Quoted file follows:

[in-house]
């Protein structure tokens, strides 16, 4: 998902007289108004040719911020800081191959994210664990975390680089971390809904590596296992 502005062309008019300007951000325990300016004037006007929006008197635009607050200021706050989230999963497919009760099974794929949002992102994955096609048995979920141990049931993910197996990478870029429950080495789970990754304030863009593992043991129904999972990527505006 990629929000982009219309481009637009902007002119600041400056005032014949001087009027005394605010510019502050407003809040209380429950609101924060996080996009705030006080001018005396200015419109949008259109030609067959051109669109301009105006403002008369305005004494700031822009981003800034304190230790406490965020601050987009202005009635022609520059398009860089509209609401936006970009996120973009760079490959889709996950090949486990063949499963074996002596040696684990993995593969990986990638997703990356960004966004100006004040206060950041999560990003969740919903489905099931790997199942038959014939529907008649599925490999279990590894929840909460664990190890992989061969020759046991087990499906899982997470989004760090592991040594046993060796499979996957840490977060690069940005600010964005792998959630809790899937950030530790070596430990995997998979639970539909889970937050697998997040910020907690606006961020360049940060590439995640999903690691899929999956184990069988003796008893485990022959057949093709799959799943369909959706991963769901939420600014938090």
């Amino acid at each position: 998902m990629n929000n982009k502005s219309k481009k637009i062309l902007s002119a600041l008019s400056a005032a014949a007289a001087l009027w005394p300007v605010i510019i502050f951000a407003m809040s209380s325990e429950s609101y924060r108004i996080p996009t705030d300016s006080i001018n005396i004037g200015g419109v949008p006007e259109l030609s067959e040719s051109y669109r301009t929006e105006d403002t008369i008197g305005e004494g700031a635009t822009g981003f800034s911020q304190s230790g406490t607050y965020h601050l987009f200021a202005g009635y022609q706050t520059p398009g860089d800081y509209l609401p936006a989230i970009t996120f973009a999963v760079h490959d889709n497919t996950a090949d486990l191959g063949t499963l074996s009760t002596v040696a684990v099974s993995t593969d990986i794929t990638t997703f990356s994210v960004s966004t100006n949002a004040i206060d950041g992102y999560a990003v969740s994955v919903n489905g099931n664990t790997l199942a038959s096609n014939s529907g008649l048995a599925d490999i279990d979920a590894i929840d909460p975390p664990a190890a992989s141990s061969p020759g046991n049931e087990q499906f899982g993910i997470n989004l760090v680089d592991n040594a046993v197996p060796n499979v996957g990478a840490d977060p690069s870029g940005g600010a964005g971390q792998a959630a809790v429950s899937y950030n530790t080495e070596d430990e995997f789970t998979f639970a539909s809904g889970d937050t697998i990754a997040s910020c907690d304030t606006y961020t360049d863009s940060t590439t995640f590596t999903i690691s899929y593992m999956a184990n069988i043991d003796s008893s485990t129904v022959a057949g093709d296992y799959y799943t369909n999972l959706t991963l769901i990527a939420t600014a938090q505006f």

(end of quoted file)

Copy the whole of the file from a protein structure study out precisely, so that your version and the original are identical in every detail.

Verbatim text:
[in-house]
């Protein structure tokens, strides 16, 4: 998902007289108004040719911020800081191959994210664990975390680089971390809904590596296992 502005062309008019300007951000325990300016004037006007929006008197635009607050200021706050989230999963497919009760099974794929949002992102994955096609048995979920141990049931993910197996990478870029429950080495789970990754304030863009593992043991129904999972990527505006 990629929000982009219309481009637009902007002119600041400056005032014949001087009027005394605010510019502050407003809040209380429950609101924060996080996009705030006080001018005396200015419109949008259109030609067959051109669109301009105006403002008369305005004494700031822009981003800034304190230790406490965020601050987009202005009635022609520059398009860089509209609401936006970009996120973009760079490959889709996950090949486990063949499963074996002596040696684990993995593969990986990638997703990356960004966004100006004040206060950041999560990003969740919903489905099931790997199942038959014939529907008649599925490999279990590894929840909460664990190890992989061969020759046991087990499906899982997470989004760090592991040594046993060796499979996957840490977060690069940005600010964005792998959630809790899937950030530790070596430990995997998979639970539909889970937050697998997040910020907690606006961020360049940060590439995640999903690691899929999956184990069988003796008893485990022959057949093709799959799943369909959706991963769901939420600014938090």
């Amino acid at each position: 998902m990629n929000n982009k502005s219309k481009k637009i062309l902007s002119a600041l008019s400056a005032a014949a007289a001087l009027w005394p300007v605010i510019i502050f951000a407003m809040s209380s325990e429950s609101y924060r108004i996080p996009t705030d300016s006080i001018n005396i004037g200015g419109v949008p006007e259109l030609s067959e040719s051109y669109r301009t929006e105006d403002t008369i008197g305005e004494g700031a635009t822009g981003f800034s911020q304190s230790g406490t607050y965020h601050l987009f200021a202005g009635y022609q706050t520059p398009g860089d800081y509209l609401p936006a989230i970009t996120f973009a999963v760079h490959d889709n497919t996950a090949d486990l191959g063949t499963l074996s009760t002596v040696a684990v099974s993995t593969d990986i794929t990638t997703f990356s994210v960004s966004t100006n949002a004040i206060d950041g992102y999560a990003v969740s994955v919903n489905g099931n664990t790997l199942a038959s096609n014939s529907g008649l048995a599925d490999i279990d979920a590894i929840d909460p975390p664990a190890a992989s141990s061969p020759g046991n049931e087990q499906f899982g993910i997470n989004l760090v680089d592991n040594a046993v197996p060796n499979v996957g990478a840490d977060p690069s870029g940005g600010a964005g971390q792998a959630a809790v429950s899937y950030n530790t080495e070596d430990e995997f789970t998979f639970a539909s809904g889970d937050t697998i990754a997040s910020c907690d304030t606006y961020t360049d863009s940060t590439t995640f590596t999903i690691s899929y593992m999956a184990n069988i043991d003796s008893s485990t129904v022959a057949g093709d296992y799959y799943t369909n999972l959706t991963l769901i990527a939420t600014a938090q505006f």